An Augustinian Critique of American Culture and Politics: quite a broad, if not bold, topic to tackle. The deeper I read into The
City of God the more I realized this imposing fact. However, St. Augustine’s critique of the Roman pagans was just too enticing to disregard, particularly in light of American culture and politics, which has clearly began to experience the consequences of modern secularism. Therefore I set out on my task to
thsttransform the 5 century criticisms of an ancient empire into 21
century criticisms of a modern empire.
My plan is not to draw any profound historical parallels; rather it is to expose cultural and political parallels between Roman paganism, as described by St. Augustine, and modern day American secularism, as experienced by each of us here today. What I hope to point out is how secularism has, through equivocation, taken the words culture and politics and used them
to rationalize base and nefarious goals antithetical to the goals of Christianity and ultimately the common good of humanity. In Book II, Chapter 20 of The City of God, St. Augustine
describes “The kind of felicity the opponents of Christianity wish to enjoy and the morality by which they wish to live.” After dissecting what felt like every single page of the book, I kept finding myself referring back to this particular section over and over. It is essentially a comprehensive description of what the Roman pagans understood as the ideal cultural environment. Therefore, to begin our critique of American secular culture I’ve divided this very chapter up and I intend to briefly address and interpret it line-by-line as it may pertain to the ideal of secular culture.
These ambitious and morally corrupt goals of secularism as described by St. Augustine require a certain political agenda to ensure their preservation. However, it is difficult to indulge
oneself in anything one’s heart can desire when one does not
have access to all that one’s heart could possibly imagine.
Therefore international sovereignty and domestic security become the primary goals of politics in the running of an empire. “For when can that lust for power in arrogant hearts come to rest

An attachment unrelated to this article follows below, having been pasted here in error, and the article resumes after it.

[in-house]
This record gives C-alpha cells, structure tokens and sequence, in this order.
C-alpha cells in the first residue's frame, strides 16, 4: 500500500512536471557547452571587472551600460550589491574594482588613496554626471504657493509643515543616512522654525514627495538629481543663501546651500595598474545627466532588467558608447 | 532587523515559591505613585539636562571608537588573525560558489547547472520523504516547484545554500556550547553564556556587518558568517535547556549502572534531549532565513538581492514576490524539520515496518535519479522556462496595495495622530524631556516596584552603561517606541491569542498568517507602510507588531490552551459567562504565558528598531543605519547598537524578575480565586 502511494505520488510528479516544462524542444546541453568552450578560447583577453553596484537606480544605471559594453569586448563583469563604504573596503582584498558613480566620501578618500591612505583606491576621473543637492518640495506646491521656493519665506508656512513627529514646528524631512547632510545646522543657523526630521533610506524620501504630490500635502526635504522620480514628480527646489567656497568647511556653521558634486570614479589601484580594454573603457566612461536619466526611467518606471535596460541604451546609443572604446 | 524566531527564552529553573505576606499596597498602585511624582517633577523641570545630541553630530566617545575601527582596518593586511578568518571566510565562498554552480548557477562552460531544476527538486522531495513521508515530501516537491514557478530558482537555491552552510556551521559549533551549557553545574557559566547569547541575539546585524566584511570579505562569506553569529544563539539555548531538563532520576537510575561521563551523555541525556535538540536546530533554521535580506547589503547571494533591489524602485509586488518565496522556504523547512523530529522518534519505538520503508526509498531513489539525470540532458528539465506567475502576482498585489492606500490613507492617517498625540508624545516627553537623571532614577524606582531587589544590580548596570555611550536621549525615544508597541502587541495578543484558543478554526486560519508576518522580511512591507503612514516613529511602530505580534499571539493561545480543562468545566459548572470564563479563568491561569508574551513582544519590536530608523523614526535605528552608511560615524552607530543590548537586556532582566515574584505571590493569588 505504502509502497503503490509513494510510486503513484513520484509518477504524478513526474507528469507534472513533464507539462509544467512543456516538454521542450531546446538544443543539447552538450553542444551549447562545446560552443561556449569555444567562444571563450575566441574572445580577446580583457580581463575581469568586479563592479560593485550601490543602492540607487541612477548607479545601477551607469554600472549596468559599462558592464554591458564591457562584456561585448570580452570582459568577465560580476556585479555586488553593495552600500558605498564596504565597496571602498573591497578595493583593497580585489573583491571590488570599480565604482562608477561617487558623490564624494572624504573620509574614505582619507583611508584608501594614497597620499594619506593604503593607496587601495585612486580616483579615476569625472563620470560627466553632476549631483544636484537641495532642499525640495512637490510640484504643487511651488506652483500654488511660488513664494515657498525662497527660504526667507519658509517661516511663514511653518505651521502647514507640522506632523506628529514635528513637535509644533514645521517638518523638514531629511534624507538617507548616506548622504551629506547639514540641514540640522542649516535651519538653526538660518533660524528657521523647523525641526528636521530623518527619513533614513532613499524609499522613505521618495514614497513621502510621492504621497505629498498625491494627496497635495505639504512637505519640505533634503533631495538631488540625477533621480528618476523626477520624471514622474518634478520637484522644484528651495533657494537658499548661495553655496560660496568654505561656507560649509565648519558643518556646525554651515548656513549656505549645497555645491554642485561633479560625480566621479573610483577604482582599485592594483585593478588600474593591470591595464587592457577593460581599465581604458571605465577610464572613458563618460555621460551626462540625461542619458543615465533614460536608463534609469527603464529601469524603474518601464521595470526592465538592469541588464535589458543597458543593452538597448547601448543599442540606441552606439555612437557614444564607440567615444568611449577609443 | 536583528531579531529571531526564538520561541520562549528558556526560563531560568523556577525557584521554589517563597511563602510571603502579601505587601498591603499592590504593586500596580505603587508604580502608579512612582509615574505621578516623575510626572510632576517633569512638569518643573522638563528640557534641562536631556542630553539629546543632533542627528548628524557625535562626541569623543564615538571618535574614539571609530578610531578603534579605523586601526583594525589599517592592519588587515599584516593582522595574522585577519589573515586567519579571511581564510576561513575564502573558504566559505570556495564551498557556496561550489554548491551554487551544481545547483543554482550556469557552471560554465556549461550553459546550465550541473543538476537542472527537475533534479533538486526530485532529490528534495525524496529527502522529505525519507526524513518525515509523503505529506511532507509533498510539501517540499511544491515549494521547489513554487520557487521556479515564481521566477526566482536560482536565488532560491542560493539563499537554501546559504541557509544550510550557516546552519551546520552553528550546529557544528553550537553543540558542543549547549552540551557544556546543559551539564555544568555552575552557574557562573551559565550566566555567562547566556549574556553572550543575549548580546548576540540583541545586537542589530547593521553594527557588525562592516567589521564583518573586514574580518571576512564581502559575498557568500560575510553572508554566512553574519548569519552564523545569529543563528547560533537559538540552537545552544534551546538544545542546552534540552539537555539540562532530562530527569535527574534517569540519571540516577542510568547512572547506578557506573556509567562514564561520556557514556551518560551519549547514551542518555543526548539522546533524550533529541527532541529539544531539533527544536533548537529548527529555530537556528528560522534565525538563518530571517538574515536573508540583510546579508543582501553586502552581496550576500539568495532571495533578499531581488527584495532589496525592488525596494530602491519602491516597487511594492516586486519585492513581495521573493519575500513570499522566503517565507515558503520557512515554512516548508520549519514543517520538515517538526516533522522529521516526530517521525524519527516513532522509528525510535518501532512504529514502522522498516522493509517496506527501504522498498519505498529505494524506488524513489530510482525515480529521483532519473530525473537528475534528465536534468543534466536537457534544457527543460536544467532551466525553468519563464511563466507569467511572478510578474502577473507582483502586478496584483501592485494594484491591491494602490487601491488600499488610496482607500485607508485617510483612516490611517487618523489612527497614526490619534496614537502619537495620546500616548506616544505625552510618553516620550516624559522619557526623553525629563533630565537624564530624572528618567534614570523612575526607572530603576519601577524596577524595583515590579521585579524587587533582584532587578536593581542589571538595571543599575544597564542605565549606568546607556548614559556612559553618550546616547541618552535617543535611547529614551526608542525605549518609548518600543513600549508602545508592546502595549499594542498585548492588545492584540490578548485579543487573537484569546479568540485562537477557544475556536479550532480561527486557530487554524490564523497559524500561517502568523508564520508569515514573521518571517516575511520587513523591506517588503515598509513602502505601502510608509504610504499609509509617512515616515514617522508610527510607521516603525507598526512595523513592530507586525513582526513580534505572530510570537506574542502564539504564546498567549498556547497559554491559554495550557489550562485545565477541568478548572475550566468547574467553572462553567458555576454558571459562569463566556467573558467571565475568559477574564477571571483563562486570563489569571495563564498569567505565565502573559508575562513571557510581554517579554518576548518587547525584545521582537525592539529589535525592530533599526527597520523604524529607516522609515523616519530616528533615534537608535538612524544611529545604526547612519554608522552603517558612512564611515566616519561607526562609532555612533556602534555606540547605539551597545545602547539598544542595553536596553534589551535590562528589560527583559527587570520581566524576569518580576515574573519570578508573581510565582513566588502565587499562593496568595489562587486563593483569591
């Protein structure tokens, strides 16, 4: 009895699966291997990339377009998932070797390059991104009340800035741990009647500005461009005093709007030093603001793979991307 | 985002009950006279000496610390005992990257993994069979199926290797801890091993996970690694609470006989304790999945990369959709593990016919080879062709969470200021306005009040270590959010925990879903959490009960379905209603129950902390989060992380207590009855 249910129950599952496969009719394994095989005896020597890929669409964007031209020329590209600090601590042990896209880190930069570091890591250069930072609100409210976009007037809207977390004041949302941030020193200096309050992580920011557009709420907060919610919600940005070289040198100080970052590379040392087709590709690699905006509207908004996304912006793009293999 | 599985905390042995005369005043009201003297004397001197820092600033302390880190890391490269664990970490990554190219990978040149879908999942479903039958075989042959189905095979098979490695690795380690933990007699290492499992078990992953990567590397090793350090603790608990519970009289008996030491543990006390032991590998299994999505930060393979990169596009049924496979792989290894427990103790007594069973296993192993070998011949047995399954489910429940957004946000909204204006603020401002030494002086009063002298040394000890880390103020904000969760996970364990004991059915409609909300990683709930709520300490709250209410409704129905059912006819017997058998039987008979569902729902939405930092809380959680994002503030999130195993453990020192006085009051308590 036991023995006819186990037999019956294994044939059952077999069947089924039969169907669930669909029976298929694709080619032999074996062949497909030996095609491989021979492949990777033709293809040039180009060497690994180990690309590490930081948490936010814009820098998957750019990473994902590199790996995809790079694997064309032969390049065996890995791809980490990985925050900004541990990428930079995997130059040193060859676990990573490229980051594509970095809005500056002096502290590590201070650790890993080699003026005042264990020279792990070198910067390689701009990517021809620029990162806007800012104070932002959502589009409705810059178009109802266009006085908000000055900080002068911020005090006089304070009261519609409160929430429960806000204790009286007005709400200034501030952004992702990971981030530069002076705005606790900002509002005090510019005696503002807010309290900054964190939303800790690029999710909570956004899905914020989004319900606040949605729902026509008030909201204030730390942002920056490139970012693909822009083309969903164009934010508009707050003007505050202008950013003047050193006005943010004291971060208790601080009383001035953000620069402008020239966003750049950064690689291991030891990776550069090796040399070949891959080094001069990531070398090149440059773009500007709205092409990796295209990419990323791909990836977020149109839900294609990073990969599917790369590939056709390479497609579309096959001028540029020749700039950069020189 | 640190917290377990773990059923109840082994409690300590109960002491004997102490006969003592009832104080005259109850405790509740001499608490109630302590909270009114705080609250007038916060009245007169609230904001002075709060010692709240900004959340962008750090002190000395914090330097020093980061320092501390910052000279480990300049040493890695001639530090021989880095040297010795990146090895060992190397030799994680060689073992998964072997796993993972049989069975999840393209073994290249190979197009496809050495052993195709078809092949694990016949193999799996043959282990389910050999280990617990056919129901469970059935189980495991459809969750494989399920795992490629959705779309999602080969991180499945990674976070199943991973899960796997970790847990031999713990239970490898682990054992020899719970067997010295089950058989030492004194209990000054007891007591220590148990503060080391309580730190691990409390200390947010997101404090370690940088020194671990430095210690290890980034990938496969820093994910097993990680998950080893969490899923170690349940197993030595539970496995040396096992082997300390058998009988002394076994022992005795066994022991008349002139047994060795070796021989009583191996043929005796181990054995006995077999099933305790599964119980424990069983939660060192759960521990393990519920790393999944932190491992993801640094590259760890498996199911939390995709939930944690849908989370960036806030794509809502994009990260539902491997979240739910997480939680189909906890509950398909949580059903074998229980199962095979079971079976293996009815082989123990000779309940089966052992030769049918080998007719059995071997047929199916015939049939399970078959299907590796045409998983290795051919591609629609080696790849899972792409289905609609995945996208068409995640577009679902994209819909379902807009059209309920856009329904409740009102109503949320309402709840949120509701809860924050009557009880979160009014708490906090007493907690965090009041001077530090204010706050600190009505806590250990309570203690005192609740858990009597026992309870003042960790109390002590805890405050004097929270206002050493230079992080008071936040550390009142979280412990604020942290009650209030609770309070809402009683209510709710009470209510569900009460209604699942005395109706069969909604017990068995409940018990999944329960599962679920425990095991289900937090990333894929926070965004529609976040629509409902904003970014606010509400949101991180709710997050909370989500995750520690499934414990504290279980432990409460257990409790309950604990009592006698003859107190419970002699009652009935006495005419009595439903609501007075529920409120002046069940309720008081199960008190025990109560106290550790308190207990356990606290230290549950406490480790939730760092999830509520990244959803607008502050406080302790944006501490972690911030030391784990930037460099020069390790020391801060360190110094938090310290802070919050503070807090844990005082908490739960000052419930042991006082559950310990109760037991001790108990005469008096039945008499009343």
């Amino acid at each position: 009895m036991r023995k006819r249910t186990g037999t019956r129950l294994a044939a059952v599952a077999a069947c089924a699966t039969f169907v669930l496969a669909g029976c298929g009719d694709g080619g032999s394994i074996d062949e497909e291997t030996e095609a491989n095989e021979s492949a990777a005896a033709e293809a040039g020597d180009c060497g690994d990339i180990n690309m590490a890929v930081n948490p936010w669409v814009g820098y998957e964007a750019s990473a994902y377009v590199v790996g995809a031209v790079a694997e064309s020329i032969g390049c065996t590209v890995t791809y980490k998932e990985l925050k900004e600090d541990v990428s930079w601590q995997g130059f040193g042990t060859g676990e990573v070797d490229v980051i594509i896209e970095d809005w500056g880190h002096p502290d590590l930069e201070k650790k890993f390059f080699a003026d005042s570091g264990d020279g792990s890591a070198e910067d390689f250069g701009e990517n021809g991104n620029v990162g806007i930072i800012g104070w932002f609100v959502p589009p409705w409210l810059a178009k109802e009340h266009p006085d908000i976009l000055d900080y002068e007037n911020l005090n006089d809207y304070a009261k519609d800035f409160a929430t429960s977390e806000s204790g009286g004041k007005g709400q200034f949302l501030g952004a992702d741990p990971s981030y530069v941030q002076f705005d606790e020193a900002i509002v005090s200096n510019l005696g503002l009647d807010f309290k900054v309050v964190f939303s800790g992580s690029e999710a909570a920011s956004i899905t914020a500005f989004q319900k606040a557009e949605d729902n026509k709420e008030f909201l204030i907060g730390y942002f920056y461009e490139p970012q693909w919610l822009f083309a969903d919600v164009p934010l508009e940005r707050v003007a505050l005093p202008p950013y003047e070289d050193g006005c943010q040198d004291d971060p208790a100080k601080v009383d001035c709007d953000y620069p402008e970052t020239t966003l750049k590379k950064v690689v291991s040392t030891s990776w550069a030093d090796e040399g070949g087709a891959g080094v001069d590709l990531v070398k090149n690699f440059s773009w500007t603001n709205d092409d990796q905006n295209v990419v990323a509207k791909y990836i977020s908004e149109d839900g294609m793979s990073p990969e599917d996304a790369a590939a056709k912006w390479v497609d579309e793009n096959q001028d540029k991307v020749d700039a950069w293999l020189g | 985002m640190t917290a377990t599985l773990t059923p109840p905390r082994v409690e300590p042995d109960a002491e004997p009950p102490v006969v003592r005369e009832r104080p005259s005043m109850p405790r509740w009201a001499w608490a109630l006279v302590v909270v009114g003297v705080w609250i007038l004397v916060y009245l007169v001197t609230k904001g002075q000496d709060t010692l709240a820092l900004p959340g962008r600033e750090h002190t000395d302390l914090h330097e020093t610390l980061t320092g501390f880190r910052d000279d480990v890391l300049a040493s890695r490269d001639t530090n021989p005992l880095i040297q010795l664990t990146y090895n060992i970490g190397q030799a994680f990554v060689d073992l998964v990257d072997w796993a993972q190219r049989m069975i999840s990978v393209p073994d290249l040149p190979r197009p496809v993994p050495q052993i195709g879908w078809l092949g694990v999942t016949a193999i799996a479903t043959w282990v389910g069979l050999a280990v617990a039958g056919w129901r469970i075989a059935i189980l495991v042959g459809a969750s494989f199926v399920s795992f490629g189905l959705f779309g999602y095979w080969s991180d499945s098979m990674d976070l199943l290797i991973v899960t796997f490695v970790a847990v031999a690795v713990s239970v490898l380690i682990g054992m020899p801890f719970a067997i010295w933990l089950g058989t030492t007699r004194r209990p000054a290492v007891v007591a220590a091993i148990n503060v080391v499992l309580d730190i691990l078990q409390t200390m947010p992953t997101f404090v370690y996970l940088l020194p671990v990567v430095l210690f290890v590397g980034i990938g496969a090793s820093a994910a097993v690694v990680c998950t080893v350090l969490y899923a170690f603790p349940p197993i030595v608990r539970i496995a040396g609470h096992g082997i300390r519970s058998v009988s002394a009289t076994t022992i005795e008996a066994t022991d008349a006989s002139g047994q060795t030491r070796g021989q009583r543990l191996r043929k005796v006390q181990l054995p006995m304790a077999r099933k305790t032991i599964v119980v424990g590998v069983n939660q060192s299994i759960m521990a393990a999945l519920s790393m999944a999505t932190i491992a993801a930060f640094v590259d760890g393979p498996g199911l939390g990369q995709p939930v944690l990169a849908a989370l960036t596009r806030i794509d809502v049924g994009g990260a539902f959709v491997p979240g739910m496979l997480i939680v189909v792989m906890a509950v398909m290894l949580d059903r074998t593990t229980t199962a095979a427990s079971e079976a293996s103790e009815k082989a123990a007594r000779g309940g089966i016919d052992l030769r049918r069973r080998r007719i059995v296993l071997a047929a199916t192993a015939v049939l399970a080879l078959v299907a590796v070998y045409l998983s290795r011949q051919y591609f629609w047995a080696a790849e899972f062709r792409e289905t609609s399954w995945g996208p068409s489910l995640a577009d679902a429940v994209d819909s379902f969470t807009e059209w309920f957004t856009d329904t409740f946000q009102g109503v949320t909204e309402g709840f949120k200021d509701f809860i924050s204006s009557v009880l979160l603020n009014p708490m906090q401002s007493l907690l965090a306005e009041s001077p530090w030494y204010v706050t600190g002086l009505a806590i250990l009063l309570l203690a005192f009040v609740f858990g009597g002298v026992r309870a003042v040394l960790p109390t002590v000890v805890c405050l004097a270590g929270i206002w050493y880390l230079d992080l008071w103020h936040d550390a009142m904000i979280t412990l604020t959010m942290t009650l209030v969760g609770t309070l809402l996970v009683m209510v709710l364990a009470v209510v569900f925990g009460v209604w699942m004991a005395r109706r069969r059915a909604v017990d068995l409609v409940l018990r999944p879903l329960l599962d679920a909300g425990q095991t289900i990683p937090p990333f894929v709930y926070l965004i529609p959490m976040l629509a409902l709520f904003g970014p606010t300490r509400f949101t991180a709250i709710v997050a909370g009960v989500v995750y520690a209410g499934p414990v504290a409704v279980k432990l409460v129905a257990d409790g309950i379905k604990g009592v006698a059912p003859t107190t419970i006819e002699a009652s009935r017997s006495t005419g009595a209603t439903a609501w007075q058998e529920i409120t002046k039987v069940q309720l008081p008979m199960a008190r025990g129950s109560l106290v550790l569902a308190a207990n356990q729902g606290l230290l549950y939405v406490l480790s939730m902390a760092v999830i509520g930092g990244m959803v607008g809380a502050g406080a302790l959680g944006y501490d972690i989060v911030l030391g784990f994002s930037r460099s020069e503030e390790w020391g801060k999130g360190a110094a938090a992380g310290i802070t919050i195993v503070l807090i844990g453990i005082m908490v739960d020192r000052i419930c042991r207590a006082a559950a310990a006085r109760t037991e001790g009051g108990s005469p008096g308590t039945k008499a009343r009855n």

until, after passing from one office to another, it arrives at sovereignty? Now there would be no occasion for this continuous progress if ambition were not all-powerful; and the essential context for ambition is a people corrupt by greed and sensuality.” (I.31) This continuous progress through victory in battle has its domestic effects in the form of what Augustine calls a “more deadly invasion than any human enemy… Asiatic luxury… Bronze-plated beds and expensive coverlets!” (III.21)
Basically, the people became too comfortable. So what is the political reaction to such comfort? Augustine tells us, “Scipio’s
desire was that you should be threatened by [an] enemy, to prevent you from wallowing in sensuality.” (I.33) While Nasica
in his wisdom maintained that greed and sensuality should be guarded against by preventing too much prosperity; he opposed the removal of a great and strong and wealthy enemy state. His intention was that lust should be maintained by fear” (I.31). Does this sound familiar? It should for a nation who has been convinced to fear everything from an evil German Empire (twice!), an evil Communist-Russian Empire, and an extremist Islamic terror threat all in the last century! Not to mention we’re
now arguably being condition to fear China!
The people have been spun into a perpetual cycle of fear and sensuality. The fear being generated by the possibility of a
revocation of the freedom to pursue sensual desires; and sensuality is being stirred by movies, sports, and entertainment.
Therefore we can see the empty promises of secularism by comparing them to the empty promises of the pagan gods of Rome. Both establish culture as the means by which one can freely pursue their passions (namely: lust, avarice, and power); and within both, politics are used merely as the means by which culture (as understood within secularism) is domestically protected and internationally expanded through war, public opinion, and economics.
So where is the hope? Well, St. Augustine reminds us that, “Custom is the most effective agent in soothing or shocking human sensibilities.” (XV.16 p.624) The richness of Catholic
culture can cleanse a society of its vices; history has shown at least this much is true. And if the early Christians of Rome
could purify a pagan empire and convert it to Christianity, then we modern Catholics can do the same for our secular Empire. But first we need to drop the bad customs of secularism and begin practicing the rich and beautiful customs of our Catholic